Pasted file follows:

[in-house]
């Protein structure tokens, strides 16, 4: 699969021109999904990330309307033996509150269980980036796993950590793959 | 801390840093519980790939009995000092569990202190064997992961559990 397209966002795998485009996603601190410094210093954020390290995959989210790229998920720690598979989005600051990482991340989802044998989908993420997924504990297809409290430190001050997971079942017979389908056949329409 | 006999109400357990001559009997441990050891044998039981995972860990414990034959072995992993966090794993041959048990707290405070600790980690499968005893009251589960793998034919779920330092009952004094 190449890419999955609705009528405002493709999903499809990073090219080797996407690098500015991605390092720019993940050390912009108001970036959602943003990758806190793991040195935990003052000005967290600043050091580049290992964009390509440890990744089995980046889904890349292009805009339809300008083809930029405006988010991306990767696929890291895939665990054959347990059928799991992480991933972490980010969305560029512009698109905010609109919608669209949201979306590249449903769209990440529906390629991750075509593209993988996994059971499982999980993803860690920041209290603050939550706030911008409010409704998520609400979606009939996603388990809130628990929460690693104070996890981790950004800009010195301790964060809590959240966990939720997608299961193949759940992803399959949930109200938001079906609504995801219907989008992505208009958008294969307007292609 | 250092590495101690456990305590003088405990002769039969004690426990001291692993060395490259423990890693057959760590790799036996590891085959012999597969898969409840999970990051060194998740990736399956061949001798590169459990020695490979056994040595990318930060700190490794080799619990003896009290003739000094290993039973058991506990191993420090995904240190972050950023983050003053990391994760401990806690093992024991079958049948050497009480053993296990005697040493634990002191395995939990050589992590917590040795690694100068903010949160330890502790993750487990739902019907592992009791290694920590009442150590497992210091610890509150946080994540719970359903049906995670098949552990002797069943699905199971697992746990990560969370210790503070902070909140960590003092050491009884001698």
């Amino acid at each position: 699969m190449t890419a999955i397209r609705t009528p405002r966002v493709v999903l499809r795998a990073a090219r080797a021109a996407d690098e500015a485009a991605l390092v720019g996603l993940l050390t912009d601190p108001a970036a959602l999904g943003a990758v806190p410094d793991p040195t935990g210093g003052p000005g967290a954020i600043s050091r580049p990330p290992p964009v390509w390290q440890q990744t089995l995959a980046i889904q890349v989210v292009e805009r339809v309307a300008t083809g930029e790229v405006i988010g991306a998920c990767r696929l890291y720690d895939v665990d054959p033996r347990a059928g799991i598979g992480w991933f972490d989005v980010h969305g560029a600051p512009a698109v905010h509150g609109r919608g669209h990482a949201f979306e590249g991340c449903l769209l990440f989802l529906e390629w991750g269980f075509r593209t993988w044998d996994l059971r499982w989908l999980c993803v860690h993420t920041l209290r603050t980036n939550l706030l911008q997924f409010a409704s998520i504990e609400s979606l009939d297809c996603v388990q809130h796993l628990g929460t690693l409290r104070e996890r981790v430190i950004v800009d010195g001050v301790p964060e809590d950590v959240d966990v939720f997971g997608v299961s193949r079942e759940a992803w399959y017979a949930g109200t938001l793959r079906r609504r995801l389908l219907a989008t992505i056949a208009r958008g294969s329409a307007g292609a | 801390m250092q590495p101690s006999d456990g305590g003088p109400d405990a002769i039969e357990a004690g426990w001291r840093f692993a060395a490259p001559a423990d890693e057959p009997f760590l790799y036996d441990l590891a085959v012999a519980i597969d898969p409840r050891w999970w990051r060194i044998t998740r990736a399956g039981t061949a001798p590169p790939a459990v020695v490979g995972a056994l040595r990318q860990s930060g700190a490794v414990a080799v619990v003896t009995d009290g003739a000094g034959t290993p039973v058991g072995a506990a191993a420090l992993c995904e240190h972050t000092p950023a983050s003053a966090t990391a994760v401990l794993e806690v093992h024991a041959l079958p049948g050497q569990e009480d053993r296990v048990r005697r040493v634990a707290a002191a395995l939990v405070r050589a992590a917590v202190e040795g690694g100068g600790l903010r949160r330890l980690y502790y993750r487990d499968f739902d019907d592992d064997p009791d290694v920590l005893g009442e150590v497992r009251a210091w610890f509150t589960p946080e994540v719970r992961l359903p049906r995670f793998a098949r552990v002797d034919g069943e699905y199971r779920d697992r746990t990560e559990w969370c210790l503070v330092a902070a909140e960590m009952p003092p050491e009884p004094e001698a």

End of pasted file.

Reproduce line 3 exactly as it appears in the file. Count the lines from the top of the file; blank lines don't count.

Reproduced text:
């Amino acid at each position: 699969m190449t890419a999955i397209r609705t009528p405002r966002v493709v999903l499809r795998a990073a090219r080797a021109a996407d690098e500015a485009a991605l390092v720019g996603l993940l050390t912009d601190p108001a970036a959602l999904g943003a990758v806190p410094d793991p040195t935990g210093g003052p000005g967290a954020i600043s050091r580049p990330p290992p964009v390509w390290q440890q990744t089995l995959a980046i889904q890349v989210v292009e805009r339809v309307a300008t083809g930029e790229v405006i988010g991306a998920c990767r696929l890291y720690d895939v665990d054959p033996r347990a059928g799991i598979g992480w991933f972490d989005v980010h969305g560029a600051p512009a698109v905010h509150g609109r919608g669209h990482a949201f979306e590249g991340c449903l769209l990440f989802l529906e390629w991750g269980f075509r593209t993988w044998d996994l059971r499982w989908l999980c993803v860690h993420t920041l209290r603050t980036n939550l706030l911008q997924f409010a409704s998520i504990e609400s979606l009939d297809c996603v388990q809130h796993l628990g929460t690693l409290r104070e996890r981790v430190i950004v800009d010195g001050v301790p964060e809590d950590v959240d966990v939720f997971g997608v299961s193949r079942e759940a992803w399959y017979a949930g109200t938001l793959r079906r609504r995801l389908l219907a989008t992505i056949a208009r958008g294969s329409a307007g292609a | 801390m250092q590495p101690s006999d456990g305590g003088p109400d405990a002769i039969e357990a004690g426990w001291r840093f692993a060395a490259p001559a423990d890693e057959p009997f760590l790799y036996d441990l590891a085959v012999a519980i597969d898969p409840r050891w999970w990051r060194i044998t998740r990736a399956g039981t061949a001798p590169p790939a459990v020695v490979g995972a056994l040595r990318q860990s930060g700190a490794v414990a080799v619990v003896t009995d009290g003739a000094g034959t290993p039973v058991g072995a506990a191993a420090l992993c995904e240190h972050t000092p950023a983050s003053a966090t990391a994760v401990l794993e806690v093992h024991a041959l079958p049948g050497q569990e009480d053993r296990v048990r005697r040493v634990a707290a002191a395995l939990v405070r050589a992590a917590v202190e040795g690694g100068g600790l903010r949160r330890l980690y502790y993750r487990d499968f739902d019907d592992d064997p009791d290694v920590l005893g009442e150590v497992r009251a210091w610890f509150t589960p946080e994540v719970r992961l359903p049906r995670f793998a098949r552990v002797d034919g069943e699905y199971r779920d697992r746990t990560e559990w969370c210790l503070v330092a902070a909140e960590m009952p003092p050491e009884p004094e001698a």